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Prime Minister Suga makes offerings at Yasukuni shrine but doesn’t visit

Victims of Japanese military aggression in most of the first half of the 20th century, especially the Koreas and China, see the shrine as a symbol of Japan’s militarism because it honors convicted World War II criminals among about 2.5 million war dead. (AFP)
Victims of Japanese military aggression in most of the first half of the 20th century, especially the Koreas and China, see the shrine as a symbol of Japan’s militarism because it honors convicted World War II criminals among about 2.5 million war dead. (AFP)
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21 Apr 2021 01:04:41 GMT9
21 Apr 2021 01:04:41 GMT9

TOKYO: Japanese Prime Minister Yoshihide Suga on Wednesday donated religions offerings to a Tokyo shrine viewed by China and both Koreas as a symbol of wartime aggression, though he avoided a visit.

Suga’s offering of “masakaki” leaves at Yasukuni Shrine was his second since taking office in September and marks the shrine’s biannual festival honoring Japan’s war dead.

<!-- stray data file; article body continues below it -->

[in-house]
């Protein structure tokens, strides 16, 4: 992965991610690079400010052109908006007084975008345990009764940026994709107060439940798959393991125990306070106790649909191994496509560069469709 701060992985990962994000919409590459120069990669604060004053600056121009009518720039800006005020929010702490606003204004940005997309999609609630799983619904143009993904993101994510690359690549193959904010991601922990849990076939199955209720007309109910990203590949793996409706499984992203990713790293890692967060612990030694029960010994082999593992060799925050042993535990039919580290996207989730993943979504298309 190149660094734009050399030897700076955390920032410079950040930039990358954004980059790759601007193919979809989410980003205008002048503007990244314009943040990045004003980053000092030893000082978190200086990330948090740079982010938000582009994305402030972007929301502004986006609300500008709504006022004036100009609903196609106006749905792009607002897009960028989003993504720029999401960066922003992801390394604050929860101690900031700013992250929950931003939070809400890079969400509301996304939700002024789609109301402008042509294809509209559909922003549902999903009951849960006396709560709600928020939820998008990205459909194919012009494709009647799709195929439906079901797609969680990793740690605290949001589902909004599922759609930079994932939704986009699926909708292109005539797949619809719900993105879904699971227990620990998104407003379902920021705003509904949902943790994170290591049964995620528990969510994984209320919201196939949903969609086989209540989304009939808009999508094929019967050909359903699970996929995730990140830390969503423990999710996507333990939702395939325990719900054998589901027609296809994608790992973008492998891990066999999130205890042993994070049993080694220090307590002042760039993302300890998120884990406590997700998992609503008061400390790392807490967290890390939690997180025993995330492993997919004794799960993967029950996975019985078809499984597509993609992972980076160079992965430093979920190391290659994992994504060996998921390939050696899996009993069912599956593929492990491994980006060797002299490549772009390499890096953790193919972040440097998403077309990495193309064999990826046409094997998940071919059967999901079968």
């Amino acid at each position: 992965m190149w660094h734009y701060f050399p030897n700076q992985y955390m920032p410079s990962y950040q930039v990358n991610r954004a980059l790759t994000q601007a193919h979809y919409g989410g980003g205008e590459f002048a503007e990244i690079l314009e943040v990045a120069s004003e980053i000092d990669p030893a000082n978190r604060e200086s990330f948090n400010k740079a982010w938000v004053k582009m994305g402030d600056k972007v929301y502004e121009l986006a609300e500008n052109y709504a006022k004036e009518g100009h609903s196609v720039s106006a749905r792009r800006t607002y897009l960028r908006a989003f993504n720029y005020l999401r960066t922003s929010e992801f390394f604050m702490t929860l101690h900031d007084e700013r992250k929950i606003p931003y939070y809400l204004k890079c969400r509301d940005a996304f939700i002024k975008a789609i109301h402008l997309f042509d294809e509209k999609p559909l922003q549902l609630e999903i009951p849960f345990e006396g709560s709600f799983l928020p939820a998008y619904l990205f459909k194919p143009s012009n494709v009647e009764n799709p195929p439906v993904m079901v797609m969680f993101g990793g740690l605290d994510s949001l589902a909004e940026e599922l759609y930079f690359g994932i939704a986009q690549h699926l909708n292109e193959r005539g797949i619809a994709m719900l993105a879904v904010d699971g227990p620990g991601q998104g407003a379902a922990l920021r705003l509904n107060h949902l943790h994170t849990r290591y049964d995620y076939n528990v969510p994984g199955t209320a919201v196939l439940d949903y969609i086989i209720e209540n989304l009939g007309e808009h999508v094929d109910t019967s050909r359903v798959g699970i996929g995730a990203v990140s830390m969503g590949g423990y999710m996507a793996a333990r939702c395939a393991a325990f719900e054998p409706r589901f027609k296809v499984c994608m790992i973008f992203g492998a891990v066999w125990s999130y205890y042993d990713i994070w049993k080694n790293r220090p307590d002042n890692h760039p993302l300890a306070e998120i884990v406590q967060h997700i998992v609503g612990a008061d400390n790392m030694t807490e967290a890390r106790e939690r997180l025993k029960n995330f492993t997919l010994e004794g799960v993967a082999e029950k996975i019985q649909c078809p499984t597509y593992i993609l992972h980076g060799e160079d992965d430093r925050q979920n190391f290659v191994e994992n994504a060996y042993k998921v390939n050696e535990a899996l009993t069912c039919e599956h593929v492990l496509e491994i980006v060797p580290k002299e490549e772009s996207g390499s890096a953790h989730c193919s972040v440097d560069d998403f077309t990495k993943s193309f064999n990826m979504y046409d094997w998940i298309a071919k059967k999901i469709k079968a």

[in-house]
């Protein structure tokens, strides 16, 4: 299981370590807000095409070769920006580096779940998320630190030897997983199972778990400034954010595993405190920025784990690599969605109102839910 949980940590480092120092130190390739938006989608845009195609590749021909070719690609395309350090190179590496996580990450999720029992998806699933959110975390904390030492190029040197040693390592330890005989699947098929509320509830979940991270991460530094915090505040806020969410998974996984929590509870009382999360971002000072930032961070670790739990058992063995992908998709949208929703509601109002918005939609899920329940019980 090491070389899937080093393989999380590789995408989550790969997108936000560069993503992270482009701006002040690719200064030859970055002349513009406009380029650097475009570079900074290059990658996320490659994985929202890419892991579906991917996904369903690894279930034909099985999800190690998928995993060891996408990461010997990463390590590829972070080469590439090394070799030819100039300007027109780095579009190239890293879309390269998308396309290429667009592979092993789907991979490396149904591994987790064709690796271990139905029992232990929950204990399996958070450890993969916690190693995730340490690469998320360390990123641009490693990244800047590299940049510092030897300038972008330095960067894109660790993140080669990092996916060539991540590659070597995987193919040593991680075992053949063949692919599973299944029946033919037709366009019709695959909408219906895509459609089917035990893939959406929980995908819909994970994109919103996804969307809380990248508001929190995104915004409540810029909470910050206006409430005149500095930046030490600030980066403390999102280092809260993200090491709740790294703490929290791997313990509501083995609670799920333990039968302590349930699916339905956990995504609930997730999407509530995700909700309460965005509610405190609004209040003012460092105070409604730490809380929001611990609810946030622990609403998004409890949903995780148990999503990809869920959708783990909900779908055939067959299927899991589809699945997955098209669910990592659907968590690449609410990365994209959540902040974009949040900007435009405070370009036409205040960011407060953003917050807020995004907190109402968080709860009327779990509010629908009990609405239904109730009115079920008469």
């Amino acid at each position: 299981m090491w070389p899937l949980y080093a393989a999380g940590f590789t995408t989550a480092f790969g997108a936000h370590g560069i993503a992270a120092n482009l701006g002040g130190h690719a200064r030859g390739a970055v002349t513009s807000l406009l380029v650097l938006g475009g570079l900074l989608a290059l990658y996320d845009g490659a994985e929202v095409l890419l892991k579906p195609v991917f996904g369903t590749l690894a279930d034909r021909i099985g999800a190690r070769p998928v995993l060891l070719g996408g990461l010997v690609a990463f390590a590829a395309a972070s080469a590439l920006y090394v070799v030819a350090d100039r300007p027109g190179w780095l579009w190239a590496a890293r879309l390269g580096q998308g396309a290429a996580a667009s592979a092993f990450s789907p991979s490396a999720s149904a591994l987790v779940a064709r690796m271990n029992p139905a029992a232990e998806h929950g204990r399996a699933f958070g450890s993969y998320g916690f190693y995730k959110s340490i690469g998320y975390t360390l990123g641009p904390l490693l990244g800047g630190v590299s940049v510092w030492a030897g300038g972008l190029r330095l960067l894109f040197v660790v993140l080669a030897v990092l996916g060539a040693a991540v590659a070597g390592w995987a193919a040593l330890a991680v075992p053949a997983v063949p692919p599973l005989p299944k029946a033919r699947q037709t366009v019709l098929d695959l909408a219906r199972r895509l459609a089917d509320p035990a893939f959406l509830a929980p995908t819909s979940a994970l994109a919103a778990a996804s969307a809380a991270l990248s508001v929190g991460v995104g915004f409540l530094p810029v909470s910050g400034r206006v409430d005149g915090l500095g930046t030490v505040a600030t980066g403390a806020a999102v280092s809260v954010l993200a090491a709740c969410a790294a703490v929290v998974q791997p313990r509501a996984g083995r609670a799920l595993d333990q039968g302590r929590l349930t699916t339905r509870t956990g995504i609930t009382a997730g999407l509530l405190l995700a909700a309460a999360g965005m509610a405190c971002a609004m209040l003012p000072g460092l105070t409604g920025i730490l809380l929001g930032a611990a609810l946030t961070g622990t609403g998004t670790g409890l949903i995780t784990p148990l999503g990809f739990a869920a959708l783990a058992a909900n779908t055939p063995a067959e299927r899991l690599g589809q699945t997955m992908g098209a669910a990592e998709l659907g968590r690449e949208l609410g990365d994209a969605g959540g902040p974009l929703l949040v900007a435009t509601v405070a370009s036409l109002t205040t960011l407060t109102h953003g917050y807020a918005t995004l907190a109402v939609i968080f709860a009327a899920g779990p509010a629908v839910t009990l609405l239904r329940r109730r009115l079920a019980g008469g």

Victims of Japanese military aggression in most of the first half of the 20th century, especially the Koreas and China, see the shrine as a symbol of Japan’s militarism because it honors convicted World War II criminals among about 2.5 million war dead.

Chief Cabinet Secretary Katsunobu Kato told reporters that Suga’s offering at the shrine was considered “an activity as a private person” and the government was not in a position to comment about it.

NHK public television reported two members of Suga’s Cabinet visited the shrine, Health Minister Norihisa Tamura and Shinji Inoue, minister in charge of the 2025 world expo.

Suga’s predecessor, Shinzo Abe, who is known for his revisionist stance on Japan’s wartime atrocities, visited the shrine Wednesday. “I payed for the venerable spirits of those who sacrificed their precious lives to fight for (our) country,” Abe told reporters afterward.

Abe stayed away from the shrine for seven years after his 2013 visit triggered outrage from China and the Koreas, but he has regularly visited since he resigned as prime minister last year.

Many South Koreans hold strong resentment against Japan for its 1910-45 colonial rule of the Korean Peninsula. Relations between Seoul and Tokyo have sunk to their lowest levels in recent years over history and disputes over compensation for Korean wartime forced labor and systematic sexual abuse of “comfort women” by the Japanese military.

AP News 

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